Why Immediate Support for STEM – Science, Technology, Engineering and Mathematics – Is Critical
Astronaut Tracy Caldwell Dyson '93 (B.S. chemistry), a veteran of both the Space Shuttle and International Space Station missions, is living proof that the study of mathematics and science can lead to successful careers in space and beyond. Dyson, who received a Cal State Fullerton honorary doctorate in 2008, embodies the very essence of study in the STEM disciplines – science, technology, engineering and math.
Today, engineering student Johnny Bernal '12 is at the leading edge of students in the STEM disciplines now studying for careers – continuing Cal State Fullerton's long tradition of success in the STEM fields.
It's critical that more young people study STEM, because since the 1960s there has been a steady drop in U.S. students majoring in these disciplines. America's failure to attract and retain students in these fields, the strengthening of the talent pool overseas, and a number of global economic factors have contributed to the weakening of our country's once-powerful role in research and development.
Cal State Fullerton's $19.6- million STEM Initiative is a vital part of the solution to this dilemma, employing a unique, two-pronged approach that combines both teacher-preparation and higher education components.
In 2011, Bernal spent his third summer interning at Boeing's Long Beach headquarters as a C17 application programmer. After obtaining his first internship through the CSUF Career Fair, he started in the summer between his freshman and sophomore years and hasn't looked back.
"On the job, I'm working on a team with people twice as old as I am," Bernal said. "I learn through others, gain technical knowledge, rub shoulders with people in upper management. I'm proactive about seeking knowledge – I've learned to bring my A-game to the table in everything I do."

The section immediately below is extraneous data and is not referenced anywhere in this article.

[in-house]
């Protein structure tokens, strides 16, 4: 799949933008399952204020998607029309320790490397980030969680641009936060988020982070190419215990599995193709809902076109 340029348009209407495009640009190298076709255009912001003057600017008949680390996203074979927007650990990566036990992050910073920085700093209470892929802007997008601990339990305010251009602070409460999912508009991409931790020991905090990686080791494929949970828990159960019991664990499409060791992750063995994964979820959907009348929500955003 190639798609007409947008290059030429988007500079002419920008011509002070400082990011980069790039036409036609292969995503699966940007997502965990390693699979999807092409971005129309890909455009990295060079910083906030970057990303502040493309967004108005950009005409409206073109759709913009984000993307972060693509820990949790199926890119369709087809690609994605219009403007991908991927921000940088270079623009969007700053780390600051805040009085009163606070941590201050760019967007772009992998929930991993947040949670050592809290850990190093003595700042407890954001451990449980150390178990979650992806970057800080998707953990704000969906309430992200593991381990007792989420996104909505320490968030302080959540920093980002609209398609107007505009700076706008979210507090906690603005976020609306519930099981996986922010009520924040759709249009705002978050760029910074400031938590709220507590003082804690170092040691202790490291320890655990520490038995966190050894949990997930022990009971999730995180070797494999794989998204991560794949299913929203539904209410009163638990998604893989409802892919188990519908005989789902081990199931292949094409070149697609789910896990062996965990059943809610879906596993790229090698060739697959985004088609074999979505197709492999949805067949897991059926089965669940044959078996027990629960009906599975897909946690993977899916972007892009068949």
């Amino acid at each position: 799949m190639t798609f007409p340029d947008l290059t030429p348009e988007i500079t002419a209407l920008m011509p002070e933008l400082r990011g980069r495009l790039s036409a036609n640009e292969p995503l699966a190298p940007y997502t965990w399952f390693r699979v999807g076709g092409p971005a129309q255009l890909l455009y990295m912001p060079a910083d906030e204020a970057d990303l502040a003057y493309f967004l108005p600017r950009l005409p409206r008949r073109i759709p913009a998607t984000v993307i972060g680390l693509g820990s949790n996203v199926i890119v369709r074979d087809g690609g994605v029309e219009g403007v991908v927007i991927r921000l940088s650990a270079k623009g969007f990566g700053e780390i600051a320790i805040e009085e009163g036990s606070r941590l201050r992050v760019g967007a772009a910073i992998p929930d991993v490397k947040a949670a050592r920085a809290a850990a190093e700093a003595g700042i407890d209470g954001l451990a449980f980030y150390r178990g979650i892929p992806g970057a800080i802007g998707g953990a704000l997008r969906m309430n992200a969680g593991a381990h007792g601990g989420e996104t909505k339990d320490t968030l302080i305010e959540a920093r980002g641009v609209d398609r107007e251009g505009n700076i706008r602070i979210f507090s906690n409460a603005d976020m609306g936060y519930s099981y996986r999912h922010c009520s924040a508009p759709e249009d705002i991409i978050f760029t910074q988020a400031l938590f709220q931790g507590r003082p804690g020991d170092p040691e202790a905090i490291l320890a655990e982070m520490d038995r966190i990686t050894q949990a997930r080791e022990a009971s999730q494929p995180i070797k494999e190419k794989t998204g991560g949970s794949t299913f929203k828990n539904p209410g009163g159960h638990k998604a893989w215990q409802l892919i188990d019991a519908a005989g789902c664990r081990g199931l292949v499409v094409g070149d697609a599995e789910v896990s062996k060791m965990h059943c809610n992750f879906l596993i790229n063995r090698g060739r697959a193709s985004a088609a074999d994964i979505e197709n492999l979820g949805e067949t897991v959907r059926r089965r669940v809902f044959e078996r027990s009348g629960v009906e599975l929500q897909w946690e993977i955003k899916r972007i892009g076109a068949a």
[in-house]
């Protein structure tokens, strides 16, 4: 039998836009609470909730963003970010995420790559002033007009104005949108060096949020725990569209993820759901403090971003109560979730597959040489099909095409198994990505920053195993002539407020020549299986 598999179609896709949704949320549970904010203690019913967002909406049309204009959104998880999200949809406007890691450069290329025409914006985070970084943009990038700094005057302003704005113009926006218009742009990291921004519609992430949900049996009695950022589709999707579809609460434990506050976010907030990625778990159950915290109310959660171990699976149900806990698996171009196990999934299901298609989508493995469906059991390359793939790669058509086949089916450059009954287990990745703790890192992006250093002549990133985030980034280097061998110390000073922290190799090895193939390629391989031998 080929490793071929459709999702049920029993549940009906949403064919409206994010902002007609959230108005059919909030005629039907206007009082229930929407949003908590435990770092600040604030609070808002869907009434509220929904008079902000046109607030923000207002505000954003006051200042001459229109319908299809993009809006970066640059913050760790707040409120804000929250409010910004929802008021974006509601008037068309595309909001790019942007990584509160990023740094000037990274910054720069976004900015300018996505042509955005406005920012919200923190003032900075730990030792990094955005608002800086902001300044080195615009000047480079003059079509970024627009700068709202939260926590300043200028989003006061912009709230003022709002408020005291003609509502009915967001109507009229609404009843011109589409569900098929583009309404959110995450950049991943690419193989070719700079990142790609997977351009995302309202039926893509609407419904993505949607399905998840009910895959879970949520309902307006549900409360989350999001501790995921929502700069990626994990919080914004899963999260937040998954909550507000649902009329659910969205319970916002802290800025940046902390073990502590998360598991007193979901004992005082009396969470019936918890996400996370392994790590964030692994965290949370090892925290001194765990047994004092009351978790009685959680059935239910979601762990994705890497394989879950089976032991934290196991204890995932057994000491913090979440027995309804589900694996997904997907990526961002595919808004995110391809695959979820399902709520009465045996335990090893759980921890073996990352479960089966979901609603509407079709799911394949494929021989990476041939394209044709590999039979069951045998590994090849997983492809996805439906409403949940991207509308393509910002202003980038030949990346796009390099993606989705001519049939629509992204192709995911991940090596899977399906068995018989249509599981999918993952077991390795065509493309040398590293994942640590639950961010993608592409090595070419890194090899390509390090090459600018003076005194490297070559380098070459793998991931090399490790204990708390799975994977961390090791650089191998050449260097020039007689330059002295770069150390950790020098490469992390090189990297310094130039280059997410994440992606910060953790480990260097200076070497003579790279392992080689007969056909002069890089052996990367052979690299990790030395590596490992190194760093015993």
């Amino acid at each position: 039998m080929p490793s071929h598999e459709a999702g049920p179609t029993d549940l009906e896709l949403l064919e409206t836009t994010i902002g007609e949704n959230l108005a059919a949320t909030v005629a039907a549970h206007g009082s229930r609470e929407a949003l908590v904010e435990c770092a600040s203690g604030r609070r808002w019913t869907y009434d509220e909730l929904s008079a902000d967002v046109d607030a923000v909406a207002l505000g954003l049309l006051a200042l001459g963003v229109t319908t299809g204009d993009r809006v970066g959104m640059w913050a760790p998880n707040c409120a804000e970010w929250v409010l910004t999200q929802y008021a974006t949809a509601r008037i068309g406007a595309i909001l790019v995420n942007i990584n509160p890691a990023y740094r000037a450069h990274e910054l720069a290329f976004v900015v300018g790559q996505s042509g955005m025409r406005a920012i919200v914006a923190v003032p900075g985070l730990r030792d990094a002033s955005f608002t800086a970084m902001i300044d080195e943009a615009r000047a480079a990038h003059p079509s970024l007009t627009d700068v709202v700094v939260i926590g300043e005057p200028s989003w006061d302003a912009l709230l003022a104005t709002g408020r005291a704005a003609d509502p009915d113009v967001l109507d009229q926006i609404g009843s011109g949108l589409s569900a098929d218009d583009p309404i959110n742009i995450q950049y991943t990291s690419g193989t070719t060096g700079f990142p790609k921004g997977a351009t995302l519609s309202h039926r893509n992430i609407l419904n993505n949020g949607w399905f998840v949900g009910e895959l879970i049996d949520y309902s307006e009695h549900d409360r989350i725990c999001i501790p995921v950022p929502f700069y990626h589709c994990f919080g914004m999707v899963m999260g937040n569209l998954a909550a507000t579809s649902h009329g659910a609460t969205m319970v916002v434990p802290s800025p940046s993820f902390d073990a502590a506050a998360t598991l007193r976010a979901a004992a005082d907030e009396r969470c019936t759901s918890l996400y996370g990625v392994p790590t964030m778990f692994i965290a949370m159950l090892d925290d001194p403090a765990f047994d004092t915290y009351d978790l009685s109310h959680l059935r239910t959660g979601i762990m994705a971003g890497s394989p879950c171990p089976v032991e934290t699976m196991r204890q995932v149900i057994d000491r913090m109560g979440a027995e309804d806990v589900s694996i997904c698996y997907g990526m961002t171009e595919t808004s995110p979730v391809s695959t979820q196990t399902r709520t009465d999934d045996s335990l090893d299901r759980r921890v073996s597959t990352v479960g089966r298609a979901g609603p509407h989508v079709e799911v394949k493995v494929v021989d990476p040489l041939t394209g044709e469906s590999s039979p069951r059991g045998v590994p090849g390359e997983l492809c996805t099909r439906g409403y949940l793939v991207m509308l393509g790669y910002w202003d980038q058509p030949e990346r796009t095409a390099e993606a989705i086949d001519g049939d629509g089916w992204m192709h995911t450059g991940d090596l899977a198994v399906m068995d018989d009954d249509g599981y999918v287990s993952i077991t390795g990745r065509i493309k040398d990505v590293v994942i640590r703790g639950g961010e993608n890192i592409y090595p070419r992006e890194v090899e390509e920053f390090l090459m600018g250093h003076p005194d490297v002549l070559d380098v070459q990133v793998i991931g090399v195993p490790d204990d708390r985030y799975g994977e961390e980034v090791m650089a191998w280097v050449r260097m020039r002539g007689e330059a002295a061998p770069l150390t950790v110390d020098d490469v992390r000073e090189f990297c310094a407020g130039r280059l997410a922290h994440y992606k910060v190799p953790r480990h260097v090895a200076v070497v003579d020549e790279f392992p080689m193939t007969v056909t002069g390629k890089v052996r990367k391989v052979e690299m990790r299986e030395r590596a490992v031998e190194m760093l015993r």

More students must seek the same path, university leaders agree, because there aren't enough like Bernal. The National Science Board confirms this, noting "a troubling decline in the number of U.S. citizens who are training to become scientists and engineers, whereas the number of jobs requiring science and engineering training continues to grow."
In fact, the U.S. ranks 20th in the proportion of its college-age population that earns first university degrees in the natural sciences, according to "Rising Above the Gathering Storm," a report by the National Academy of Sciences, the National Academy of Engineering and the Institute of Medicine. "It is clear," the report said, "that an inadequate supply of scientists and engineers can be highly detrimental to the nation's well-being."
Without re-establishing America's ascendance in the STEM fields, our ability to research, problem-solve and innovate is severely threatened. This innovation fuels our economic vitality – and even helps ensure our national security.
"We all benefit from investment in STEM," said Claire Cavallaro, dean of the College of Education. "This is what drives our economy. Young people must be prepared to work in these fields, both here and abroad.
"We've always been the innovators – the ones to come up with the big ideas," she added. "Young people need to think creatively to innovate in science and engineering."
In California alone, the state has only about 50 percent of the workers it needs with the scientific and technological backgrounds to serve the industries that depend on those disciplines, noted Robert A. Koch, acting dean of the College of Natural Science and Mathematics. "One example," Koch said, "is that Los Angeles is a hub for medical devices technology – but we don't turn out enough students to fill all those jobs."